* Rent increases: when & how can rent be increased?
    Last edited by G_M; 16-03-2017 at 4:12 PM.
    • saajan_12
    • By saajan_12 16th Mar 17, 4:25 PM
    • 665 Posts
    • 428 Thanks
    saajan_12
    • #4
    • 16th Mar 17, 4:25 PM
    • #4
    • 16th Mar 17, 4:25 PM
    G_M's guide explains all Rent increases

    Basically there's 3 cases:
    1) If you agree to the increase -> there doesn't need to be any formality and it can be as often as you like.. you just start paying the new amount.

    2) If the latest tenancy agreement you signed contains a specific clause outlining rent increase ->The LL can increase rent in accordance with that (e.g. amount, frequency, notice required..).

    3) If not, the LL can serve a Section 13 notice giving you a month's notice of the new rent. You can dispute this and it gets reviewed, and if reasonable, you have to start paying the new rent. If the committee reject it, the LL cannot increase but note the LL can evict using Section 21.. in this case they may not go through the void etc for a small £5 increase, but its something to be aware of.
    • itchyfeet123
    • By itchyfeet123 16th Mar 17, 6:00 PM
    • 380 Posts
    • 435 Thanks
    itchyfeet123
    • #5
    • 16th Mar 17, 6:00 PM
    • #5
    • 16th Mar 17, 6:00 PM
    I would be tempted to check whether the most recent increase was instigated by the LL and is actually being passed on to her. I wouldn't put it past an agent to try an underhanded method to get some money out of you after you declined to pay their renewal fee.
    • G_M
    • By G_M 16th Mar 17, 8:20 PM
    • 40,610 Posts
    • 46,465 Thanks
    G_M
    • #6
    • 16th Mar 17, 8:20 PM
    • #6
    • 16th Mar 17, 8:20 PM
    G_M's guide explains all Rent increases

    Basically there's 3 cases:
    1) If you agree to the increase -> there doesn't need to be any formality and it can be as often as you like.. you just start paying the new amount.

    2) If the latest tenancy agreement you signed contains a specific clause outlining rent increase ->The LL can increase rent in accordance with that (e.g. amount, frequency, notice required..).

    3) If not, the LL can serve a Section 13 notice giving you a month's notice of the new rent. You can dispute this and it gets reviewed, and if reasonable, you have to start paying the new rent. If the committee reject it, the LL cannot increase but note the LL can evict using Section 21.. in this case they may not go through the void etc for a small £5 increase, but its something to be aware of.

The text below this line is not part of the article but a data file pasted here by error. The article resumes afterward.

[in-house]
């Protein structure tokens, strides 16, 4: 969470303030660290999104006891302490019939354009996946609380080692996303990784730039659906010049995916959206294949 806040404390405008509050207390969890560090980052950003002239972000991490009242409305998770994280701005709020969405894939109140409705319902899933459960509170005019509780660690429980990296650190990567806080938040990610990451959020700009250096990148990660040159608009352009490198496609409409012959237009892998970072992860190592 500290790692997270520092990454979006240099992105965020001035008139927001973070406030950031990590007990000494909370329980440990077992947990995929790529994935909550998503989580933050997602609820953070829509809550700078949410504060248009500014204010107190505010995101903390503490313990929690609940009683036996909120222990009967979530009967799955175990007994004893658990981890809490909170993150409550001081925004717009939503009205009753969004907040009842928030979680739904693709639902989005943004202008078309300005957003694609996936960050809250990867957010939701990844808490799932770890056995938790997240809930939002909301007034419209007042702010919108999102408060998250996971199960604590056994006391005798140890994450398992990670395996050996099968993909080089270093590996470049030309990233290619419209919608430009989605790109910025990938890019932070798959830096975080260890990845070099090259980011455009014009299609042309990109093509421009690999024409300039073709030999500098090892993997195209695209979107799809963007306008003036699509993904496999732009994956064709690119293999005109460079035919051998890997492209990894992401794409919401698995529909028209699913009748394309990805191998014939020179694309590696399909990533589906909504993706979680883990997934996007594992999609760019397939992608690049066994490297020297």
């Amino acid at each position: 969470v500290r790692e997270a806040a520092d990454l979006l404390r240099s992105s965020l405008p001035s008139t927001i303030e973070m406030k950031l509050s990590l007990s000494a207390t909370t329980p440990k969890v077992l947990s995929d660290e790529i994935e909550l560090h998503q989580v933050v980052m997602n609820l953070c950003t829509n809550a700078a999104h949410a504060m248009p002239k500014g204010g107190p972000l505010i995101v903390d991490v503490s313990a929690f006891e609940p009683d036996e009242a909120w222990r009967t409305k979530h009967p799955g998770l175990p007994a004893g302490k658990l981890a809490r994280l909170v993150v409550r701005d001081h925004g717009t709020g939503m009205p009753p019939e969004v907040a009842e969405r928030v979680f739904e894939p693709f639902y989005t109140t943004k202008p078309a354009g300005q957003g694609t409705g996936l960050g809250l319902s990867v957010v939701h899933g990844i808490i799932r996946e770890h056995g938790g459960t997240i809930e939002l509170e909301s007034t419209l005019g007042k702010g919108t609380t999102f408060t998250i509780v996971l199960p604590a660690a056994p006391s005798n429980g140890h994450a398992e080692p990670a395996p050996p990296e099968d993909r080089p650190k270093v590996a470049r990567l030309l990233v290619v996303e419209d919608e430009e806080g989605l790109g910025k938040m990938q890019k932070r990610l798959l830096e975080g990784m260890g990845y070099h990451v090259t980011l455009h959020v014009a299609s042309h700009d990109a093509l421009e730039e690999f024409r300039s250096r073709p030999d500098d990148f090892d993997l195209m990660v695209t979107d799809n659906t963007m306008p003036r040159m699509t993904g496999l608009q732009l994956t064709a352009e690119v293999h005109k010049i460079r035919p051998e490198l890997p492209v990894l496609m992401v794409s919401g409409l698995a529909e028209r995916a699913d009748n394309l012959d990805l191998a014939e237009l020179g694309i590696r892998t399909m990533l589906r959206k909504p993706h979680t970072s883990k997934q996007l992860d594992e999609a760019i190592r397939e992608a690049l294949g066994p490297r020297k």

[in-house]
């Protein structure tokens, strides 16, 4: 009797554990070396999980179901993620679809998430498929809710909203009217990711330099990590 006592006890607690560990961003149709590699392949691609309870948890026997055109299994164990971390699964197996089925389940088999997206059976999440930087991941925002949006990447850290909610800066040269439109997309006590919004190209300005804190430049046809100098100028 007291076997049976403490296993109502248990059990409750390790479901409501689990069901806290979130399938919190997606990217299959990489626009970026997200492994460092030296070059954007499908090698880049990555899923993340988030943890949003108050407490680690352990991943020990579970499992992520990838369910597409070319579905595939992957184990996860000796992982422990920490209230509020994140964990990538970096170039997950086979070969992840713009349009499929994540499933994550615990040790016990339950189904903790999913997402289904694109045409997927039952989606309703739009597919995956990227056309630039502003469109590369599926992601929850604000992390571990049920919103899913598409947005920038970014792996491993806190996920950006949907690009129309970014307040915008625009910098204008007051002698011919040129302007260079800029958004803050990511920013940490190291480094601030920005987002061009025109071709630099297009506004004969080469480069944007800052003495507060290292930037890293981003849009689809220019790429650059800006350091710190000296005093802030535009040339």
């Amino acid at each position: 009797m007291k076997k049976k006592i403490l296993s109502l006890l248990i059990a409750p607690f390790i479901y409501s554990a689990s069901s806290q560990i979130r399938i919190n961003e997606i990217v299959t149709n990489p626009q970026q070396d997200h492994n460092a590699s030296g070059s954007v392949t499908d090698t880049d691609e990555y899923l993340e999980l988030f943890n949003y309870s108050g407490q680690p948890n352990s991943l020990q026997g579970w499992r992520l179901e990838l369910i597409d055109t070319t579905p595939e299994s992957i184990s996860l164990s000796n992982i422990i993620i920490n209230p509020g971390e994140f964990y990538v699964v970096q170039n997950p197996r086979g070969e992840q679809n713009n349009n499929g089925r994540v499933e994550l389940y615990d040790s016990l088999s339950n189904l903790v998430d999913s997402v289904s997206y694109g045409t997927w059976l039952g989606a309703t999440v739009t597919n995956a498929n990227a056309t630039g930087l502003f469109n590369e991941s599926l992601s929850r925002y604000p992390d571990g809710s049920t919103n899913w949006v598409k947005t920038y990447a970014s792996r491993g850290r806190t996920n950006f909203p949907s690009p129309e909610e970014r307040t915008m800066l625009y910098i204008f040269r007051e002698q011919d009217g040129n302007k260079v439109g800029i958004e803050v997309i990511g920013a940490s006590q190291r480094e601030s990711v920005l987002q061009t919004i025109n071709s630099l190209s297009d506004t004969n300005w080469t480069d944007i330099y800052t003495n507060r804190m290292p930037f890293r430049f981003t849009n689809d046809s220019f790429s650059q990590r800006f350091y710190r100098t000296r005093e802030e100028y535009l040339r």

Originally posted by saajan_12
    A good summary.

    In this case it appears that 1) above took place (in Jan), and then 3) took place today.

    Since the Act limits the use of a S13 notice to 53 weeks after a previous increase under the Act, I suspect it is allowable (even though probably contrary to the spirit of the Act.

    http://www.legislation.gov.uk/ukpga/1988/50/section/13
    • Grezz24
    • By Grezz24 17th Mar 17, 8:34 AM
    • 2 Posts
    • 0 Thanks
    Grezz24
    • #7
    • 17th Mar 17, 8:34 AM
    • #7
    • 17th Mar 17, 8:34 AM
    I assume the attachment was a S13 Notice similar to this:


    What date is in section 3) ?
    What date is in section 4) ?

    Have you read the notes?

    Does your original tenancy agreement specify anything about rent increases?


    There is some ambiguity in he law here:
    It seems
    * your rent was £505?
    * you were offered a new fixed term at £510
    * you declined the new fixed term contract
    * the tenancy became a Statutory Periodic Tenancy, and
    * you voluntarily increased your rent to £510
    * thus the landlord did not increase the rent[FONT=Times New Roman][SIZE=3] "using this statutory notice procedure"
    * Thus he has not contravened note 16 a)
    Originally posted by G_M
    The dates are as below from section 3 and section 4.

    1. This notice affects the amount of rent you pay. Please read it carefully.

    2. The landlord is proposing a new rent of £515.00 per month*, in place of the existing one of £510.00 per month*. * delete as appropriate

    3. The first rent increase date after 11th February 2003 is 1st April 2017 (see note 11 over the page).

    4. The starting date for the new rent will be 01 April 2017 (see notes 14-18 over the page).


    So the best thing to do would be query why its being put up again even tho it was increased in Jan.
    the house belongs to a construction company who own the entire estate but rent them out through countrywide - so i can try speak with them as i believe they wont be aware of the extra rental increase.

    Have they given me enough notice to do the rental increase? i was under the impression i had to be given 1 months notice and not 13 days.

    Thanks all for the help.
    • silvercar
    • By silvercar 17th Mar 17, 9:06 AM
    • 35,678 Posts
    • 150,346 Thanks
    silvercar
    • #8
    • 17th Mar 17, 9:06 AM
    • #8
    • 17th Mar 17, 9:06 AM
    I suspect that they are using the fact you declined to sign up for another 12 months as leverage. Now your contract is periodic, they could give you 2 months notice, so they are reckoning that you will pay the extra to avoid having to move.